The goal was set about two weeks before training camp opened. As a matter of fact, Ravens linebacker Bart Scott and several veterans were talking about it Wednesday morning before and after practice. It's a recurring topic.
'The veterans on this team are enjoying the ride," Scott said of the 10-3 Ravens. "They know they're at the part of their careers where it's almost over. I think when you're getting to the end, you start to appreciate things like practice and the relationships in the locker room. Those guys know the clocks are ticking as far as winning a Super Bowl, and they have that sense of urgency."
Veteran leadership might be the difference for the Ravens in the final stretch of the NFL regular season and into the playoffs. Of the team's 22 starters on offense and defense, eight have eight years of experience or more. All teams have talent, and there is little that separates the Ravens from Indianapolis, San Diego, New England, Jacksonville or Cincinnati.
By the end of the regular season, most of these teams will have had some kind of winning streak. They all will have team chemistry and believe they'll be in the Super Bowl. The difference for the Ravens might be in the number of veterans on the roster. Besides having 12 former Pro Bowl players among the starting 22, the Ravens have a key veteran at every position.
"It makes a big difference when you have a veteran at every position that has been successful, been a playmaker in the league," Scott said. "You mimic their actions. They come in and nothing rouses them. They don't get too high with the wins or too low with the losses. We bring in a guy like Trevor Pryce [defensive tackle] and he already has two Super Bowl rings, and put him with the guys who are left from the 2000 Super Bowl team.
"I've never won at anything, nothing, not at Yahtzee, not at checkers," Scott said. "I've never even been to a championship game, so I'm just jumping on the back of the old guys' coattails and holding on while the younger guys can hold on to me."
The younger players were aware of this Super Bowl mission as well. According to veteran wide receiver Derrick Mason, the unofficial spokesman of the offense, the Super Bowl goal was set during a meeting with some older players and coaches.
That's nothing new in the NFL. Most teams have the same goal, but for a lot of them it's unrealistic. Cleveland had no shot. Arizona? Oh, that's a joke. Green Bay had a better chance of going .500 than getting into the playoffs. After a 6-10 season in 2005, the Ravens weren't very optimistic until the team signed quarterback Steve McNair in the offseason.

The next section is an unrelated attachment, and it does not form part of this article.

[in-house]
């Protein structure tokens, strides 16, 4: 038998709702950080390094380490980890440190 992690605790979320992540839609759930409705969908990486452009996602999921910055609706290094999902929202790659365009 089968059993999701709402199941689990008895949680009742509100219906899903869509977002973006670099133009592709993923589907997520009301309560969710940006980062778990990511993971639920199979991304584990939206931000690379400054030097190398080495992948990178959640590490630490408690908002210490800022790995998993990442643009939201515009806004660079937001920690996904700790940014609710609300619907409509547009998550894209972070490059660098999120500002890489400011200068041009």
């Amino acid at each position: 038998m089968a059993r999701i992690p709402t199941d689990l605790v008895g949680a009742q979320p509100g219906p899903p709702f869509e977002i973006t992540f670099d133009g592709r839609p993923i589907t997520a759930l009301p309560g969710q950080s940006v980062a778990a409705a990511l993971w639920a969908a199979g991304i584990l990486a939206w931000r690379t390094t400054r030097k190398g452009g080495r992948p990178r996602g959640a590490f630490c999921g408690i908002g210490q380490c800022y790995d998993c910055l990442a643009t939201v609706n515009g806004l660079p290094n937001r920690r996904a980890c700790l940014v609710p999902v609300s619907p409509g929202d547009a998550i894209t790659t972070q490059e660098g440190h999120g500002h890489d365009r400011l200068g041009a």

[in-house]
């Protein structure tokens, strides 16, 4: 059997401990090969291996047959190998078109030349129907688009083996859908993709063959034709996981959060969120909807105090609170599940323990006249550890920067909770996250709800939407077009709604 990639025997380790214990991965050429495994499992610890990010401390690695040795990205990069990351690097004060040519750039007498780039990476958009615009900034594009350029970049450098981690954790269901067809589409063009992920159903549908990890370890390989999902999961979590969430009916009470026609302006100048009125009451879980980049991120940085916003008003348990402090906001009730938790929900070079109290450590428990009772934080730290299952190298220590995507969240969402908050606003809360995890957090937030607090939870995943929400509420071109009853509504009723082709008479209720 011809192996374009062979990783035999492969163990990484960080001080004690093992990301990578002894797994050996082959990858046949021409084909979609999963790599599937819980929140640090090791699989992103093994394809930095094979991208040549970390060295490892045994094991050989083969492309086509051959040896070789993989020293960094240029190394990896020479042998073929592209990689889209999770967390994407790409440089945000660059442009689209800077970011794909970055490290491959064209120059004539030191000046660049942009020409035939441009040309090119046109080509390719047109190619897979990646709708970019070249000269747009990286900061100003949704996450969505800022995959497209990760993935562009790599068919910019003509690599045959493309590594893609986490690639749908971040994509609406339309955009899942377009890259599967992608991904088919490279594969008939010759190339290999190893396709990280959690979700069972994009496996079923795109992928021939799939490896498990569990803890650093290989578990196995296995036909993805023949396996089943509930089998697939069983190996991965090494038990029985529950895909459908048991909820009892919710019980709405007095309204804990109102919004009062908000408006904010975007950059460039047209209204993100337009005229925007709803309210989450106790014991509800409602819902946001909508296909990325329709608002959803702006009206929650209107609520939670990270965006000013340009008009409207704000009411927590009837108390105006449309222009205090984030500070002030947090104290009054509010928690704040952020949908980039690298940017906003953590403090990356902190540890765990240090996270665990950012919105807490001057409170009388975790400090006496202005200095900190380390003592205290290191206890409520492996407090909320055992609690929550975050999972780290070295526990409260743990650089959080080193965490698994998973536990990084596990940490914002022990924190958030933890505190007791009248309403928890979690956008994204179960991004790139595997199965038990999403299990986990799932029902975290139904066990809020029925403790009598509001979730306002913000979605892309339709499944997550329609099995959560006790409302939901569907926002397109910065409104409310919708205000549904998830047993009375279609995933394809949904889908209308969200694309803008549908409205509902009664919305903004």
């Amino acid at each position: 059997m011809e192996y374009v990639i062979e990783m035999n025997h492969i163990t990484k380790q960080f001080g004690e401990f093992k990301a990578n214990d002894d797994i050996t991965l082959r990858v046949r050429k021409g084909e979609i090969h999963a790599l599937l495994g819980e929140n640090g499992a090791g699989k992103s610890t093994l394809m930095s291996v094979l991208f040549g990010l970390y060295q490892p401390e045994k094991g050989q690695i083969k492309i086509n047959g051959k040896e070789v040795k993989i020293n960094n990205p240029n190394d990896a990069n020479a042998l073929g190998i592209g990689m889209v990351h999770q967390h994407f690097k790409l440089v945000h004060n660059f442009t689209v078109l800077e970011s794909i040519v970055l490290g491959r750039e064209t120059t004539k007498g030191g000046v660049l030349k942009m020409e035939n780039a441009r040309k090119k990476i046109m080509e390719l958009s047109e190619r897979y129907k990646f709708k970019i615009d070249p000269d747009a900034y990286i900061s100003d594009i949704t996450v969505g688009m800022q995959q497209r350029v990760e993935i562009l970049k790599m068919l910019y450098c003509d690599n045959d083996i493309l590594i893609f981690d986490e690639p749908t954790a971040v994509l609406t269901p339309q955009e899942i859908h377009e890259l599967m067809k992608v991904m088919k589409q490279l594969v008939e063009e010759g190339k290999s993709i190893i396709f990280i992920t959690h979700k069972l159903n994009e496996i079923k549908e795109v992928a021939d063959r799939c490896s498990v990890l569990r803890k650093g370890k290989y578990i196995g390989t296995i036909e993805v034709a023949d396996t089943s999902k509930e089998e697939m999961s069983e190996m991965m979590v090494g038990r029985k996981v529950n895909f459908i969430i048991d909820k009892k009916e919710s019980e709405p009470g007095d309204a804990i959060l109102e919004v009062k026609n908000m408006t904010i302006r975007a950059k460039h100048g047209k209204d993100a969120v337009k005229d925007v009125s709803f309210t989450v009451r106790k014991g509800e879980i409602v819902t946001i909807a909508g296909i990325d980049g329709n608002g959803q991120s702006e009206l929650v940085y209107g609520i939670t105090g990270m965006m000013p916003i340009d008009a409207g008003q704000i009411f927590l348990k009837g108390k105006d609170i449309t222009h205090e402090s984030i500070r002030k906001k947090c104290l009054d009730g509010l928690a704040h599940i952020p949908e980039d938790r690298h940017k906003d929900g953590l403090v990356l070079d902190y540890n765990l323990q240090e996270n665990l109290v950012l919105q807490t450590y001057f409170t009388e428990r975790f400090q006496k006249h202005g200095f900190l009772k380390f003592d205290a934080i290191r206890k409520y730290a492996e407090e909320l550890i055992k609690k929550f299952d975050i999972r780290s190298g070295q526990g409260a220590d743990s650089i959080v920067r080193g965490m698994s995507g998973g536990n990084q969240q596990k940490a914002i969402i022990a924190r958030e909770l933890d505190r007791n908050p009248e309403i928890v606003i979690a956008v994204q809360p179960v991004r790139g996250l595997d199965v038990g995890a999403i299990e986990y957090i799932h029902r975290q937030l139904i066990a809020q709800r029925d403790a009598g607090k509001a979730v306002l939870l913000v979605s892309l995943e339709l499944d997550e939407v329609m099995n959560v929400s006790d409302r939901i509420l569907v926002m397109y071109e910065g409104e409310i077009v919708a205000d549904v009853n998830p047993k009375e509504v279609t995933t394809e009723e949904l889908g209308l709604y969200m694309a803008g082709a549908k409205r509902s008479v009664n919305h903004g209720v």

"When you have veteran players, it's easier to prepare," said Ravens cornerback Samari Rolle, in his ninth season. "The veterans rub off on the younger guys. We have some future Hall of Famers among our older players, and the others are pretty good, too.
"We had the same goal last year, but when Steve came in this year, it just let everyone focus on doing their job. You only had to worry about defense instead of saying, 'Oh no, here we go again.'"
In other words, the Ravens finally got a quarterback who was a leader and a tough guy. They hadn't had one since Trent Dilfer in 2000. McNair was the perfect complement for the fiery Mason, and left offensive tackle Jonathan Ogden, who was more leader by example than by talking. He gave the Ravens' offense confidence, and the entire team a swagger.
The Ravens also brought in Pryce. He is charming and witty off the field, but a terror on it. He gave the Ravens a strong inside pass rush, but he has played the run equally well. You mix in Pryce with Ray Lewis and Rolle, and you have some really good teachers. It was evident during the first week of training camp. Not since moving to Baltimore in 1996 was there so much teaching going on.
Mason spent time after practice working with young receivers such as Demetrius Williams and Mark Clayton. Rolle and safety Ed Reed were breaking in young secondary players such as Dawan Landry and Ronnie Prude. Ogden, left guard Edwin Mulitalo and center Mike Flynn had teaching sessions with rookie guard-center Chris Chester and second-year guard Jason Brown.
The young players were soaking up the knowledge, and succeeding when they got the opportunity to play.
"Samari taught me how to position myself and use the right technique," Prude said. "Ray is a warrior, and I learned from him how to have fun, and love what I was doing.
"Trevor is a funny guy, but when it's time to get serious, he is all business. Steve is a quiet leader, and he does his talking on the field. He is classy, the professional who does what he has to do to put this team in the right direction."
Teaching, developing a sense of urgency and winning a championship were all part of the plan from the beginning. The Ravens want it to carry over until the end.
"Look at this team across the board, and there is a great mixture of young guys and guys who have played in some big games around the league," Mason said. "If there is ever going to be a time, it's going to be now. When you sign a bunch of guys to five- or six-year contracts, you have only three or four years to win a championship and then the window of opportunity is closed. The time is now for us. We can't worry about next year."
Read Mike Preston's Ravens Central blog at baltimoresun.com/ravenscentral